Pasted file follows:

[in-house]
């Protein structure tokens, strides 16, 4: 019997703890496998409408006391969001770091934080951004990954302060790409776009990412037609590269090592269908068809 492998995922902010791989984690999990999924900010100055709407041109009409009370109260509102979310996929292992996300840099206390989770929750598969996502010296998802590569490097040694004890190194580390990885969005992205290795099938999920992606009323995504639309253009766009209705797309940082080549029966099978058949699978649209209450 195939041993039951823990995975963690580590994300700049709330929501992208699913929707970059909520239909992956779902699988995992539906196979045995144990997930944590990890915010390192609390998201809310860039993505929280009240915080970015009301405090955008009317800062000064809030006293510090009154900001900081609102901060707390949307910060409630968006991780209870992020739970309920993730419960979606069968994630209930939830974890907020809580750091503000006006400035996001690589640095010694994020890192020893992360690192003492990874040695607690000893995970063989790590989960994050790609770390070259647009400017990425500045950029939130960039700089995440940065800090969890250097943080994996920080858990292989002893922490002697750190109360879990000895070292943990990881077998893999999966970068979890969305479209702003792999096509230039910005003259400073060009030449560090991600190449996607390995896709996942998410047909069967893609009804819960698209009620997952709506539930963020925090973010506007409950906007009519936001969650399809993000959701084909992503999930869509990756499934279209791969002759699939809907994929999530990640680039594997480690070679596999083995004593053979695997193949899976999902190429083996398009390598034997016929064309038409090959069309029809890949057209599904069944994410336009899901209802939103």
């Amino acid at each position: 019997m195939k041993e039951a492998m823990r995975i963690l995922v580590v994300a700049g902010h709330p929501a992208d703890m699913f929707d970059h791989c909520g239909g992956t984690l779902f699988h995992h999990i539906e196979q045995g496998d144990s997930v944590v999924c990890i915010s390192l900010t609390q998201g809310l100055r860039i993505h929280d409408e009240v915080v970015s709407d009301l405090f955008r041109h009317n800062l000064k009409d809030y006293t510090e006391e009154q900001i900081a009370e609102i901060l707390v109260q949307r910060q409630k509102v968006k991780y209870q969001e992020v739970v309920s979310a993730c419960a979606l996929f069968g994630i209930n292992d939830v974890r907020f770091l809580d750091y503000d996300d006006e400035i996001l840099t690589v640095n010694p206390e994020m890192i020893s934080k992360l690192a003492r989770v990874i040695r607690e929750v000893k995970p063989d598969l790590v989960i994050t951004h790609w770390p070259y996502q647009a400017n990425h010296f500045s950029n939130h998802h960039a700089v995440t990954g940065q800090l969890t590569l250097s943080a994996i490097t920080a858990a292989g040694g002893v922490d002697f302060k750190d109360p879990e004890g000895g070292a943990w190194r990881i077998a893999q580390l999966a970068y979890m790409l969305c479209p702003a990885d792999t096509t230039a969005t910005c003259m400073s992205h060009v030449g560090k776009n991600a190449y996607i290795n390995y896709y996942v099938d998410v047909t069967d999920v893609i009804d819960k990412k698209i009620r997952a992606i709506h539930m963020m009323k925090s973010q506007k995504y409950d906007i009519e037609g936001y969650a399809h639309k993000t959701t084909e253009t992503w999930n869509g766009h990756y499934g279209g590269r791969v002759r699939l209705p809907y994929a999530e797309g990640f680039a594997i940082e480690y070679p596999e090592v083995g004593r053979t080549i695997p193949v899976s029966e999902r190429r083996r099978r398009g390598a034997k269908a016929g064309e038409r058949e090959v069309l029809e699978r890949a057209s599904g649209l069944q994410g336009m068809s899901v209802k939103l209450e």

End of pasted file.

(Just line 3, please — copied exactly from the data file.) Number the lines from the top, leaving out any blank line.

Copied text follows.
């Amino acid at each position: 019997m195939k041993e039951a492998m823990r995975i963690l995922v580590v994300a700049g902010h709330p929501a992208d703890m699913f929707d970059h791989c909520g239909g992956t984690l779902f699988h995992h999990i539906e196979q045995g496998d144990s997930v944590v999924c990890i915010s390192l900010t609390q998201g809310l100055r860039i993505h929280d409408e009240v915080v970015s709407d009301l405090f955008r041109h009317n800062l000064k009409d809030y006293t510090e006391e009154q900001i900081a009370e609102i901060l707390v109260q949307r910060q409630k509102v968006k991780y209870q969001e992020v739970v309920s979310a993730c419960a979606l996929f069968g994630i209930n292992d939830v974890r907020f770091l809580d750091y503000d996300d006006e400035i996001l840099t690589v640095n010694p206390e994020m890192i020893s934080k992360l690192a003492r989770v990874i040695r607690e929750v000893k995970p063989d598969l790590v989960i994050t951004h790609w770390p070259y996502q647009a400017n990425h010296f500045s950029n939130h998802h960039a700089v995440t990954g940065q800090l969890t590569l250097s943080a994996i490097t920080a858990a292989g040694g002893v922490d002697f302060k750190d109360p879990e004890g000895g070292a943990w190194r990881i077998a893999q580390l999966a970068y979890m790409l969305c479209p702003a990885d792999t096509t230039a969005t910005c003259m400073s992205h060009v030449g560090k776009n991600a190449y996607i290795n390995y896709y996942v099938d998410v047909t069967d999920v893609i009804d819960k990412k698209i009620r997952a992606i709506h539930m963020m009323k925090s973010q506007k995504y409950d906007i009519e037609g936001y969650a399809h639309k993000t959701t084909e253009t992503w999930n869509g766009h990756y499934g279209g590269r791969v002759r699939l209705p809907y994929a999530e797309g990640f680039a594997i940082e480690y070679p596999e090592v083995g004593r053979t080549i695997p193949v899976s029966e999902r190429r083996r099978r398009g390598a034997k269908a016929g064309e038409r058949e090959v069309l029809e699978r890949a057209s599904g649209l069944q994410g336009m068809s899901v209802k939103l209450e």